During my exchange to UPV (Polytechnic University of Valencia) I decided to learn how to implement a PID controller in C. I did this by making a simple temperature controller project using a PIC18f4520, simulated in Proteus ISIS 7 Professional.
The project shows two identical temperature controllers, both connected to a seven segment display to show the current temperature. The simulation starts at 20°C, with a desired temperature at 50°C. The temperature controllers consists of two heaters which can either be ON or OFF. The left one is turned ON when the temperature is < 50°C and turned OFF when the temperature is > 50°C. The right one is controlled by a PID with a PWM signal as output, running on 2 Hz.
The video will show that the left one reaches and exceeds the desired temperature, while the right, PID controlled heater will reach 50°C and stay put.
I started this project summer 2014 just for fun, and used pretty much what I had at home. The only thing i bought specifically for this was the XBee Series 2, ZigBee modules. The modules are configured as ZigBee Mesh, and can therefore forward messages between them if the transmitting node is out of range of the receiving node.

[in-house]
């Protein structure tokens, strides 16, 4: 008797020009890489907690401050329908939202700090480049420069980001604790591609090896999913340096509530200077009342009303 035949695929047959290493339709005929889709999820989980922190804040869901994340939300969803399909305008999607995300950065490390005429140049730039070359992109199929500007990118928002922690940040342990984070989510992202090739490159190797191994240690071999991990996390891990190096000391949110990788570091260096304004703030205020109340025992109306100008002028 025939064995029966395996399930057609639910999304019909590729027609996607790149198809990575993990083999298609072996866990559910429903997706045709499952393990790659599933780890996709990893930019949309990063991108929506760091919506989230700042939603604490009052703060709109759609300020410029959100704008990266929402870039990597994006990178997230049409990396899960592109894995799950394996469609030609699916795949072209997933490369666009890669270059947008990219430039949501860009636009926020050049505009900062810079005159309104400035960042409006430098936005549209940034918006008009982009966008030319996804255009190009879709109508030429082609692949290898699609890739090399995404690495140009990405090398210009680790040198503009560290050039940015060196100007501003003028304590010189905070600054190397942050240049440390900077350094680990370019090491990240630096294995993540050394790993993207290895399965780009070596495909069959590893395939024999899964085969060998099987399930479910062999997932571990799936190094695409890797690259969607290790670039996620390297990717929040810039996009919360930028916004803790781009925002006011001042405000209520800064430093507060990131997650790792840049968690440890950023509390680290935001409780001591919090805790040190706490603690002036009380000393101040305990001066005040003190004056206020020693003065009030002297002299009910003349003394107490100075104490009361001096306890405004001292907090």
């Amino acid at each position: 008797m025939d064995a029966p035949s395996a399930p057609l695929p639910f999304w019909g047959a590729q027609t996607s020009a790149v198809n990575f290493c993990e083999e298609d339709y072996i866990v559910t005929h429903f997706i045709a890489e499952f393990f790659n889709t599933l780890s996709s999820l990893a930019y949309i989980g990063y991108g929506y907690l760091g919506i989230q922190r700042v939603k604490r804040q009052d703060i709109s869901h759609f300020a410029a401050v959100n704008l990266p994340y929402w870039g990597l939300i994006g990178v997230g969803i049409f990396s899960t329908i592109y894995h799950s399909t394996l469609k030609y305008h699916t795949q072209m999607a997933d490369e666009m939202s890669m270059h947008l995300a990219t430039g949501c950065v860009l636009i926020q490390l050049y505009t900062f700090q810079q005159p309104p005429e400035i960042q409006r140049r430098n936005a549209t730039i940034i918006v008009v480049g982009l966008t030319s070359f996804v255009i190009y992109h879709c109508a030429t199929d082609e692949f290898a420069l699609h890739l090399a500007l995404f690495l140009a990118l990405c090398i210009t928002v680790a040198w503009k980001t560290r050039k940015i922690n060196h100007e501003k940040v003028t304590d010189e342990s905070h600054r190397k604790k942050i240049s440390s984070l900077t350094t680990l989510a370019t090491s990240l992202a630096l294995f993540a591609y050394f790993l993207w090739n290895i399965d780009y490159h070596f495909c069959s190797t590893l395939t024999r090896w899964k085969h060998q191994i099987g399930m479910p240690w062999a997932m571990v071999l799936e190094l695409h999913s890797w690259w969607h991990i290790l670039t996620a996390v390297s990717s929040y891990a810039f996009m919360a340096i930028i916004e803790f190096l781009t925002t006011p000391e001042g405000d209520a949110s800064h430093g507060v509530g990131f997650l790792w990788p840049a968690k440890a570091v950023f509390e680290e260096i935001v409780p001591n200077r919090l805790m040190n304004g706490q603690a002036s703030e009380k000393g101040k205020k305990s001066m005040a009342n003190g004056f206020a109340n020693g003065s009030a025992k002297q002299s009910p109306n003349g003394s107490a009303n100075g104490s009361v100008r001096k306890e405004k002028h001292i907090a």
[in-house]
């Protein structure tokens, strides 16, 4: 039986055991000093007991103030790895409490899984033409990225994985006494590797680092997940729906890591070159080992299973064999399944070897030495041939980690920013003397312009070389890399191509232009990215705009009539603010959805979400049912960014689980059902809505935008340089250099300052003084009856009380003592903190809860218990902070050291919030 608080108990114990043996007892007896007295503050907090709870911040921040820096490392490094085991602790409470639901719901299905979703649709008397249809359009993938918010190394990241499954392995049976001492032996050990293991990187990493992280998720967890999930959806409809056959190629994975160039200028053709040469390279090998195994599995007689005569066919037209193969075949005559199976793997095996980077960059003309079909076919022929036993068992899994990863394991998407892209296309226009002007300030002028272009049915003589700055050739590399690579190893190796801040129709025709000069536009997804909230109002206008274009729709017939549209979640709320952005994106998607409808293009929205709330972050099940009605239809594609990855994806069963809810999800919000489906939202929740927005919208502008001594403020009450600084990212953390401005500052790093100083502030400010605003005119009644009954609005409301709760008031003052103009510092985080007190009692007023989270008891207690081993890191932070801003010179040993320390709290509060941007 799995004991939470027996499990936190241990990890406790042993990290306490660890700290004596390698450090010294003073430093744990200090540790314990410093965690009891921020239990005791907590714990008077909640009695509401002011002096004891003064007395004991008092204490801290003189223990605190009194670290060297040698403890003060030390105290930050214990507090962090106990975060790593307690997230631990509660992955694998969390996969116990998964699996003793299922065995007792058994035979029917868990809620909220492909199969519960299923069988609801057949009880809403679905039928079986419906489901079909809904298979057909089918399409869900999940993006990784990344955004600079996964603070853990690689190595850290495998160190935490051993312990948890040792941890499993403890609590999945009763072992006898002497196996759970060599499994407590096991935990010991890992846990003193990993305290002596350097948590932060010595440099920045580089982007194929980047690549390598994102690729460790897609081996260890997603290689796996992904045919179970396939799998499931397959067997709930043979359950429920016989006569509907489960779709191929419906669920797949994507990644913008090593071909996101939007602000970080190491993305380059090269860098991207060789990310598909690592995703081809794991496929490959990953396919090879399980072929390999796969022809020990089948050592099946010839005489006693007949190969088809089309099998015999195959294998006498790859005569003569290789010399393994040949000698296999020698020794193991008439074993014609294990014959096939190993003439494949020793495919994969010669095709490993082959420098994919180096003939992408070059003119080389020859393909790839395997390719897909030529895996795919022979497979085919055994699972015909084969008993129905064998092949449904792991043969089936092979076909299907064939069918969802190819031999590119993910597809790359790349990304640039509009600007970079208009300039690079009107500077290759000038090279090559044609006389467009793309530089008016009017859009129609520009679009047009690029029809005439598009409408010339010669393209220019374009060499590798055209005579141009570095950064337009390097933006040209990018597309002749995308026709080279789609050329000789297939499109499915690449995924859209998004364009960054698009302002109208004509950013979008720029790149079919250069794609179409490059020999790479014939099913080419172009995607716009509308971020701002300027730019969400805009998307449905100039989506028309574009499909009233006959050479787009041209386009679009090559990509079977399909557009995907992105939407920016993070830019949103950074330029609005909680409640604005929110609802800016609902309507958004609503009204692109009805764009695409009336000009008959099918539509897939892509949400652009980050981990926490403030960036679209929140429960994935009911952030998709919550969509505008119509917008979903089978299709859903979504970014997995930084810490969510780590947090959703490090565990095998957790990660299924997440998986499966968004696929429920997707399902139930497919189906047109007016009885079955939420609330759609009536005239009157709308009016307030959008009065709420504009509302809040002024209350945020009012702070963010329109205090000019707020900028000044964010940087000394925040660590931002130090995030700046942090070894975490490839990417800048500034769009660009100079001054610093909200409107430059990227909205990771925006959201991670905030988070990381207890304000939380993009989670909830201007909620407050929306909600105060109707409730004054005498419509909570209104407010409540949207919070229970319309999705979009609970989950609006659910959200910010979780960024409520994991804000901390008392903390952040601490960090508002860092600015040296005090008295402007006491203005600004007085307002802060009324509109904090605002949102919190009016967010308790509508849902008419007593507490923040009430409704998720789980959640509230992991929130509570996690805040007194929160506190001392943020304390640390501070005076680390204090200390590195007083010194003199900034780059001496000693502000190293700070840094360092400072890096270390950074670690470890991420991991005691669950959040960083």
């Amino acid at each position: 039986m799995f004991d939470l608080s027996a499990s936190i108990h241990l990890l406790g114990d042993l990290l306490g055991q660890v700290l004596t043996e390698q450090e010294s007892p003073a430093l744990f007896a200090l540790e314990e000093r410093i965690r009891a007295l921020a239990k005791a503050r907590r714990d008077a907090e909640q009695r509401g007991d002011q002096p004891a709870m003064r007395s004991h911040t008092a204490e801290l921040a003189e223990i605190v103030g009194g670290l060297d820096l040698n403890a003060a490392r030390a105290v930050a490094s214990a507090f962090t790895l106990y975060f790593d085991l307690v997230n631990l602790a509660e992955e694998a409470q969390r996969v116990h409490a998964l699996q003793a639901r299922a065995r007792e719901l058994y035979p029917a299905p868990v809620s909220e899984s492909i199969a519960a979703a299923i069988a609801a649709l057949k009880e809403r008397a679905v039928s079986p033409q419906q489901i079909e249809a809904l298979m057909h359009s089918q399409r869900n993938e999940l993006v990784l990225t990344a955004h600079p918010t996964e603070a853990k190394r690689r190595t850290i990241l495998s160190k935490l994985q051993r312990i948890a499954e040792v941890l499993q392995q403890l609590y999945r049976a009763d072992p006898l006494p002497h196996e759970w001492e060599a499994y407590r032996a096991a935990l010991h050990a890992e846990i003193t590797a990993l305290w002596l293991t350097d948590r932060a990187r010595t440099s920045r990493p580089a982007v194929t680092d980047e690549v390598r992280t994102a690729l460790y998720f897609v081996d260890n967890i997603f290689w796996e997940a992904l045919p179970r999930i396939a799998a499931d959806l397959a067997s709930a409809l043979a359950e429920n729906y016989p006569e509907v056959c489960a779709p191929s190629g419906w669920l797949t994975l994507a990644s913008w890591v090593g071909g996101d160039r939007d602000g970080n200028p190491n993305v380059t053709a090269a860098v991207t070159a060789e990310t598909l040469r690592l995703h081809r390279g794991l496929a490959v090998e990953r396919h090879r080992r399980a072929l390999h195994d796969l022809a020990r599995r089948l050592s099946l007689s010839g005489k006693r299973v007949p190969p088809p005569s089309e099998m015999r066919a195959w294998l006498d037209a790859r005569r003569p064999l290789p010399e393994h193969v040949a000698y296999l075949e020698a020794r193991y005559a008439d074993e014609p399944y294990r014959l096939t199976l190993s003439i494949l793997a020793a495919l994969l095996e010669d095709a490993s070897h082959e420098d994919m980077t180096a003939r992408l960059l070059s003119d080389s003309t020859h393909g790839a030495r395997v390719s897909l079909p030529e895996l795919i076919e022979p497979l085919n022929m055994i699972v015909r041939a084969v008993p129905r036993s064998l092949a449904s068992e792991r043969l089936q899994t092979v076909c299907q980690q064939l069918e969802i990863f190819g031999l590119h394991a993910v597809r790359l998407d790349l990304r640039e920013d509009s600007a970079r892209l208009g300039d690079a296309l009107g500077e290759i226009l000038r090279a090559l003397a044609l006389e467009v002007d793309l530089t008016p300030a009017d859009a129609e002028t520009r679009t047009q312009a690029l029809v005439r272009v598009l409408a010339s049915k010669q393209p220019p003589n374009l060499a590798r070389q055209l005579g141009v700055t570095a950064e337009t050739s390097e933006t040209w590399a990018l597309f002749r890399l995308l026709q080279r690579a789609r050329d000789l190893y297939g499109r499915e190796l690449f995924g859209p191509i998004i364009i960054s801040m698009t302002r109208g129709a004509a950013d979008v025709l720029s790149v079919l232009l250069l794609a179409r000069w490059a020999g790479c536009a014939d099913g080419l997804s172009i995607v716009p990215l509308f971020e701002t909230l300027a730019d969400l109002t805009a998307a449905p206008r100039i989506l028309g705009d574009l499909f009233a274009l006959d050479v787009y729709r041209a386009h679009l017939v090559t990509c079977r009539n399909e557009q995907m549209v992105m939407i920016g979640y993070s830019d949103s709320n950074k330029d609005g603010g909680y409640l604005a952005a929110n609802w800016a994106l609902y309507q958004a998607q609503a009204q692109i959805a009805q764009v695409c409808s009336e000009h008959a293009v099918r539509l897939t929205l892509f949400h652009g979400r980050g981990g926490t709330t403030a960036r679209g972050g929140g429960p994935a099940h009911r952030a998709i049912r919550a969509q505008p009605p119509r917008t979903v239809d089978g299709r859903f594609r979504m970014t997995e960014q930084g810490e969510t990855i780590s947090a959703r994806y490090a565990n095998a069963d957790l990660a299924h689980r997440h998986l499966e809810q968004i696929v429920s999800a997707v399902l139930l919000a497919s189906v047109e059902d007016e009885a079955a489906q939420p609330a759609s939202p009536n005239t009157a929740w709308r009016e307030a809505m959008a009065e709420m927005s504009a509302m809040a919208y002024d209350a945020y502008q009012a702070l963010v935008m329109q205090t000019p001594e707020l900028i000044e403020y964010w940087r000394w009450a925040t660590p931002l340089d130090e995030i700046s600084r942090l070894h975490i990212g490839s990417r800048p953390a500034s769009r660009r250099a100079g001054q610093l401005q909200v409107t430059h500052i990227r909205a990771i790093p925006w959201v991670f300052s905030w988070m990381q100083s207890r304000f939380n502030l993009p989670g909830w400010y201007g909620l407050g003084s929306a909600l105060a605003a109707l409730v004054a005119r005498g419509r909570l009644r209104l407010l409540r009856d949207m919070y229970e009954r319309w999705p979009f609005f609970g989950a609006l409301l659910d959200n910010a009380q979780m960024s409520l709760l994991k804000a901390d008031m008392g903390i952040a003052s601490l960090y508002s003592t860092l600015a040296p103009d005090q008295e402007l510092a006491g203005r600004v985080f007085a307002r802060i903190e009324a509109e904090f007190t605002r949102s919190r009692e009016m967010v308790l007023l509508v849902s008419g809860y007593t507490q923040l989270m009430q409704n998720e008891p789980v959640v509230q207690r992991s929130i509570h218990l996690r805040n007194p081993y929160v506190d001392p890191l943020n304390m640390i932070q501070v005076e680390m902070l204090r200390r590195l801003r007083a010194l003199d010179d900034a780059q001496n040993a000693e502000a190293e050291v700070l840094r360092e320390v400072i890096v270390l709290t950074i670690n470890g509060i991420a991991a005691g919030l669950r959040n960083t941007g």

The “brain” of the system is a Raspberry Pi. Its purpose is to run a server for GUI, storing addresses and variables in a database and most importantly serve as a bridge between the WiFi and the ZigBee network. The Pi is connected directly to the router with an ethernet cable, and to an ATmega162 microcontroller via UART on the GPIO pins. The coordinator ZigBee module is then connected to the ATmega.
The end point nodes are connected to whatever microprocessors I had at home. To control the lights I broke apart some old 433 MHz radio receiver outlets and stuffed in an MSP430g2553 and the ZigBee module, along with some necessary electronics. The cabinet door is controlled by an ATmega48 connected to a servo along with the ZigBee module.
I built the helmet to wear on a costume party contest on Halloween 2013, and is because of this aesthetically damaged in the videos below. However, I won first prize and got myself a nice diploma, so it was totally worth it.
It was shortly after the party noticed on a major Swedish TV channel; TV4 (can be found here) in an interview with my good friend Sofie, about encouraging girls to apply for technical education. It can nowadays be found in a showcase at Linköping University.
The electronics consists of 256 LED soldered together to a 32×8 matrix, four 8-bit shift registers, an HC-05 Bluetooth module and an ATmega328 microcontroller. It was originally programmed with Arduino and later re-written in C.